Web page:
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Ames Lab Scientists' Surprising Discovery: Making Ferromagnets Stronger by Adding Non-Magnetic Element

Researchers at the U.S. Department of Energy's Ames Laboratory discovered that they could functionalize magnetic materials through a thoroughly unlikely method, by adding amounts of the virtually non-magnetic element scandium to a gadolinium-germanium alloy. It was so unlikely they called it a "counterintuitive experimental finding" in their published work on the research.

Cut U.S. Commercial Building Energy Use 29% with Widespread Controls

The U.S. could slash its energy use by the equivalent of what is currently used by 12 to 15 million Americans if commercial buildings fully used energy-efficiency controls nationwide.

How a Single Chemical Bond Balances Cells Between Life and Death

With SLAC's X-ray laser and synchrotron, scientists measured exactly how much energy goes into keeping a crucial chemical bond from triggering a cell's death spiral.

New Efficient, Low-Temperature Catalyst for Converting Water and CO to Hydrogen Gas and CO2

Scientists have developed a new low-temperature catalyst for producing high-purity hydrogen gas while simultaneously using up carbon monoxide (CO). The discovery could improve the performance of fuel cells that run on hydrogen fuel but can be poisoned by CO.

Study Sheds Light on How Bacterial Organelles Assemble

Scientists at Berkeley Lab and Michigan State University are providing the clearest view yet of an intact bacterial microcompartment, revealing at atomic-level resolution the structure and assembly of the organelle's protein shell. This work can help provide important information for research in bioenergy, pathogenesis, and biotechnology.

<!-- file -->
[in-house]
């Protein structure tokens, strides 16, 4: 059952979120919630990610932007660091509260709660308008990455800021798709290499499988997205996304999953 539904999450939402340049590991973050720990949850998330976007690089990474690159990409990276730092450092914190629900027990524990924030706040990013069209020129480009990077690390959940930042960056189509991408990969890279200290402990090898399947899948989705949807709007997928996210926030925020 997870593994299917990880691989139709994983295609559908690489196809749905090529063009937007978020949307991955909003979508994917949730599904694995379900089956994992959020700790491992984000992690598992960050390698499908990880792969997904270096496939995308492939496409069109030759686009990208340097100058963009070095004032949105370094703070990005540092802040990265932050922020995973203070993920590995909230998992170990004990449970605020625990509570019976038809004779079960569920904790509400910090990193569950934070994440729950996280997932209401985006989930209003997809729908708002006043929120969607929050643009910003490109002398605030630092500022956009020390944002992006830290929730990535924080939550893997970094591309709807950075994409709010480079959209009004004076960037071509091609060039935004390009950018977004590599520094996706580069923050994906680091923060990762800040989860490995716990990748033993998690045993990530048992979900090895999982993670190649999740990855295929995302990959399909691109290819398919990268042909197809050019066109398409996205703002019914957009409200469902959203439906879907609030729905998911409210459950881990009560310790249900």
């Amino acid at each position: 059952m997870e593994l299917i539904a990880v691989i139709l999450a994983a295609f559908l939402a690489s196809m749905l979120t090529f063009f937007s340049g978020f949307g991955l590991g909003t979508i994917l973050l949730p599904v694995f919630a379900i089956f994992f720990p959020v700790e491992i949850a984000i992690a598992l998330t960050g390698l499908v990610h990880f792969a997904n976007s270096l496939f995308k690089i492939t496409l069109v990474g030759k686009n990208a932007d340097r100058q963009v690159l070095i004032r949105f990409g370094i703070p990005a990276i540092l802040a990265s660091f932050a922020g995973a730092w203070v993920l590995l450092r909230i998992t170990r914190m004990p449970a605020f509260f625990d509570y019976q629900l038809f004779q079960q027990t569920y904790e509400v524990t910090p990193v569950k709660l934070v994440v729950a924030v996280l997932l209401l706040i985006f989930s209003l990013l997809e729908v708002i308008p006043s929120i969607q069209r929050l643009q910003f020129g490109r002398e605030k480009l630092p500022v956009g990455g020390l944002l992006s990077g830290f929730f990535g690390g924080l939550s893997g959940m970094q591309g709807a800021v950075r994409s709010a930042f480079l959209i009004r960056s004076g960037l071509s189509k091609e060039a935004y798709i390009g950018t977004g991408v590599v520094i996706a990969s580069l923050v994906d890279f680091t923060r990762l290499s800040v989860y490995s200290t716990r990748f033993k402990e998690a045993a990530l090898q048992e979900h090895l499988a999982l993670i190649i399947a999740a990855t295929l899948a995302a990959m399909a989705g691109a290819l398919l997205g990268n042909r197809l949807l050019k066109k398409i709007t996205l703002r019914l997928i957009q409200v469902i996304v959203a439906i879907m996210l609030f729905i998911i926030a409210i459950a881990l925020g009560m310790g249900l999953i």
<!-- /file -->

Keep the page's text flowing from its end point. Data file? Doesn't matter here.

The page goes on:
A Single Electron's Tiny Leap Sets Off 'Molecular Sunscreen' Response

In experiments at the Department of Energy's SLAC National Accelerator Laboratory, scientists were able to see the first step of a process that protects a DNA building block called thymine from sun damage: When it's hit with ultraviolet light, a single electron jumps into a slightly higher orbit around the nucleus of a single oxygen atom.

Researchers Find New Mechanism for Genome Regulation

The same mechanisms that separate mixtures of oil and water may also help the organization of an unusual part of our DNA called heterochromatin, according to a new study by Berkeley Lab researchers. They found that liquid-liquid phase separation helps heterochromatin organize large parts of the genome into specific regions of the nucleus. The work addresses a long-standing question about how DNA functions are organized in space and time, including how genes are silenced or expressed.

The Rise of Giant Viruses

Research reveals that giant viruses acquire genes piecemeal from others, with implications for bioenergy production and environmental cleanup.

Grasses: The Secrets Behind Their Success

Researchers find a grass gene affecting how plants manage water and carbon dioxide that could be useful to growing biofuel crops on marginal land.